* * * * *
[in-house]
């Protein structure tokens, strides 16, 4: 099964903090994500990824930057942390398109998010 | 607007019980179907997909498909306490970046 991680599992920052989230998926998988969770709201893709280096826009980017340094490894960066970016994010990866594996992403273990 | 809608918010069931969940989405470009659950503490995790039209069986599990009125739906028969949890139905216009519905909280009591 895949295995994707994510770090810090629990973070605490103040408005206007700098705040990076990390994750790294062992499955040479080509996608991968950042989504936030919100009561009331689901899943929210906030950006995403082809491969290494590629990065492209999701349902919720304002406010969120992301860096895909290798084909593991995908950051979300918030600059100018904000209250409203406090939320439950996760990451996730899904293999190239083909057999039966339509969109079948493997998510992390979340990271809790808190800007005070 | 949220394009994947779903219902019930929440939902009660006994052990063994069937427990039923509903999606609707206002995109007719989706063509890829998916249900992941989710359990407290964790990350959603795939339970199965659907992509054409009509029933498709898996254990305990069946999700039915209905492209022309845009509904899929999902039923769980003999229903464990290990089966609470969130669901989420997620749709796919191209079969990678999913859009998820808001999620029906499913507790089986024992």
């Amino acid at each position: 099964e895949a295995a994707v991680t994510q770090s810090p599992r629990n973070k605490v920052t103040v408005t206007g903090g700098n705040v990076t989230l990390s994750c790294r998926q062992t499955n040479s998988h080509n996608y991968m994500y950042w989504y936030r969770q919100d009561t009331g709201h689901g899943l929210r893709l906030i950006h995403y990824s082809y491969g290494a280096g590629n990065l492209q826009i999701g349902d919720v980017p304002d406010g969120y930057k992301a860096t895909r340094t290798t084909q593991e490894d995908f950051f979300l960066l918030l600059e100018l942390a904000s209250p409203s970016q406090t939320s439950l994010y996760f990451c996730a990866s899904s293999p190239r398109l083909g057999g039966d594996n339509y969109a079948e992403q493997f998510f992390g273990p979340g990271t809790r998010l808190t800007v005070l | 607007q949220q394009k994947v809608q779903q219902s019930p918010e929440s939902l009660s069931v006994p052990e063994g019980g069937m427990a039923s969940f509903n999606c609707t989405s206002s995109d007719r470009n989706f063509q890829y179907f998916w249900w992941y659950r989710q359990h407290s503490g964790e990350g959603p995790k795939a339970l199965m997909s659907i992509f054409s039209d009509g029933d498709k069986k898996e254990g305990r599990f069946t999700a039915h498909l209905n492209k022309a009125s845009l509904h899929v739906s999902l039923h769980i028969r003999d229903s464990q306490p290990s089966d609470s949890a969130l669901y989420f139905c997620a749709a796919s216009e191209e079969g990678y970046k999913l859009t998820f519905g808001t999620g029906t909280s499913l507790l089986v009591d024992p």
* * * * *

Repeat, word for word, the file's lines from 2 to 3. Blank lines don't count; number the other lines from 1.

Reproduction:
């Protein structure tokens, strides 16, 4: 099964903090994500990824930057942390398109998010 | 607007019980179907997909498909306490970046 991680599992920052989230998926998988969770709201893709280096826009980017340094490894960066970016994010990866594996992403273990 | 809608918010069931969940989405470009659950503490995790039209069986599990009125739906028969949890139905216009519905909280009591 895949295995994707994510770090810090629990973070605490103040408005206007700098705040990076990390994750790294062992499955040479080509996608991968950042989504936030919100009561009331689901899943929210906030950006995403082809491969290494590629990065492209999701349902919720304002406010969120992301860096895909290798084909593991995908950051979300918030600059100018904000209250409203406090939320439950996760990451996730899904293999190239083909057999039966339509969109079948493997998510992390979340990271809790808190800007005070 | 949220394009994947779903219902019930929440939902009660006994052990063994069937427990039923509903999606609707206002995109007719989706063509890829998916249900992941989710359990407290964790990350959603795939339970199965659907992509054409009509029933498709898996254990305990069946999700039915209905492209022309845009509904899929999902039923769980003999229903464990290990089966609470969130669901989420997620749709796919191209079969990678999913859009998820808001999620029906499913507790089986024992």
């Amino acid at each position: 099964e895949a295995a994707v991680t994510q770090s810090p599992r629990n973070k605490v920052t103040v408005t206007g903090g700098n705040v990076t989230l990390s994750c790294r998926q062992t499955n040479s998988h080509n996608y991968m994500y950042w989504y936030r969770q919100d009561t009331g709201h689901g899943l929210r893709l906030i950006h995403y990824s082809y491969g290494a280096g590629n990065l492209q826009i999701g349902d919720v980017p304002d406010g969120y930057k992301a860096t895909r340094t290798t084909q593991e490894d995908f950051f979300l960066l918030l600059e100018l942390a904000s209250p409203s970016q406090t939320s439950l994010y996760f990451c996730a990866s899904s293999p190239r398109l083909g057999g039966d594996n339509y969109a079948e992403q493997f998510f992390g273990p979340g990271t809790r998010l808190t800007v005070l | 607007q949220q394009k994947v809608q779903q219902s019930p918010e929440s939902l009660s069931v006994p052990e063994g019980g069937m427990a039923s969940f509903n999606c609707t989405s206002s995109d007719r470009n989706f063509q890829y179907f998916w249900w992941y659950r989710q359990h407290s503490g964790e990350g959603p995790k795939a339970l199965m997909s659907i992509f054409s039209d009509g029933d498709k069986k898996e254990g305990r599990f069946t999700a039915h498909l209905n492209k022309a009125s845009l509904h899929v739906s999902l039923h769980i028969r003999d229903s464990q306490p290990s089966d609470s949890a969130l669901y989420f139905c997620a749709a796919s216009e191209e079969g990678y970046k999913l859009t998820f519905g808001t999620g029906t909280s499913l507790l089986v009591d024992p």